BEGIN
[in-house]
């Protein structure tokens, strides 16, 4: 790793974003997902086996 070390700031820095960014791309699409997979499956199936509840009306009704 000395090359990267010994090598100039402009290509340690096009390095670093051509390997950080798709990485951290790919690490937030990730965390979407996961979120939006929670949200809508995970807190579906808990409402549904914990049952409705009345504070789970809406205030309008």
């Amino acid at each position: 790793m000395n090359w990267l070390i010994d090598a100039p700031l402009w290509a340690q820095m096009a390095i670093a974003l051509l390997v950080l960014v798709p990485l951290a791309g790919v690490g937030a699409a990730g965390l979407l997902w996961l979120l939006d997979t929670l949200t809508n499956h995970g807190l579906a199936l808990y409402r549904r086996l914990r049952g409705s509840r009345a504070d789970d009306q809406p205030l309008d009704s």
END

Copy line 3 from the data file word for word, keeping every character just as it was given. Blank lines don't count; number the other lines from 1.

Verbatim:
């Amino acid at each position: 790793m000395n090359w990267l070390i010994d090598a100039p700031l402009w290509a340690q820095m096009a390095i670093a974003l051509l390997v950080l960014v798709p990485l951290a791309g790919v690490g937030a699409a990730g965390l979407l997902w996961l979120l939006d997979t929670l949200t809508n499956h995970g807190l579906a199936l808990y409402r549904r086996l914990r049952g409705s509840r009345a504070d789970d009306q809406p205030l309008d009704s």